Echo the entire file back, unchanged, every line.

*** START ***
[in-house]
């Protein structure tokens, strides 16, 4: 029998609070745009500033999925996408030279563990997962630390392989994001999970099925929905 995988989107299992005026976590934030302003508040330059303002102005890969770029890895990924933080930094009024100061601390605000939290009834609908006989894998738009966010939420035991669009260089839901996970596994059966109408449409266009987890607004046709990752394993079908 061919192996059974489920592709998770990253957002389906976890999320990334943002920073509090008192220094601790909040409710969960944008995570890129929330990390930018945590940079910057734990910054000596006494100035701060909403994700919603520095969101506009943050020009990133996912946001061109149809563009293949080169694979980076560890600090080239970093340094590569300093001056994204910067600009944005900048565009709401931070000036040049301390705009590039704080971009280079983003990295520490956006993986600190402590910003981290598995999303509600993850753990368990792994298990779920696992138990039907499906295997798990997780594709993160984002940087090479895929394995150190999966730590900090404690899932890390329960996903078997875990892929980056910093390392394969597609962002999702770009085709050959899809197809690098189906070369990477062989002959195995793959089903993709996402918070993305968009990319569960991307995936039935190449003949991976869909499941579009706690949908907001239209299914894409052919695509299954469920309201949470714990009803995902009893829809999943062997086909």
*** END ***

[in-house]
């Protein structure tokens, strides 16, 4: 029998609070745009500033999925996408030279563990997962630390392989994001999970099925929905 995988989107299992005026976590934030302003508040330059303002102005890969770029890895990924933080930094009024100061601390605000939290009834609908006989894998738009966010939420035991669009260089839901996970596994059966109408449409266009987890607004046709990752394993079908 061919192996059974489920592709998770990253957002389906976890999320990334943002920073509090008192220094601790909040409710969960944008995570890129929330990390930018945590940079910057734990910054000596006494100035701060909403994700919603520095969101506009943050020009990133996912946001061109149809563009293949080169694979980076560890600090080239970093340094590569300093001056994204910067600009944005900048565009709401931070000036040049301390705009590039704080971009280079983003990295520490956006993986600190402590910003981290598995999303509600993850753990368990792994298990779920696992138990039907499906295997798990997780594709993160984002940087090479895929394995150190999966730590900090404690899932890390329960996903078997875990892929980056910093390392394969597609962002999702770009085709050959899809197809690098189906070369990477062989002959195995793959089903993709996402918070993305968009990319569960991307995936039935190449003949991976869909499941579009706690949908907001239209299914894409052919695509299954469920309201949470714990009803995902009893829809999943062997086909």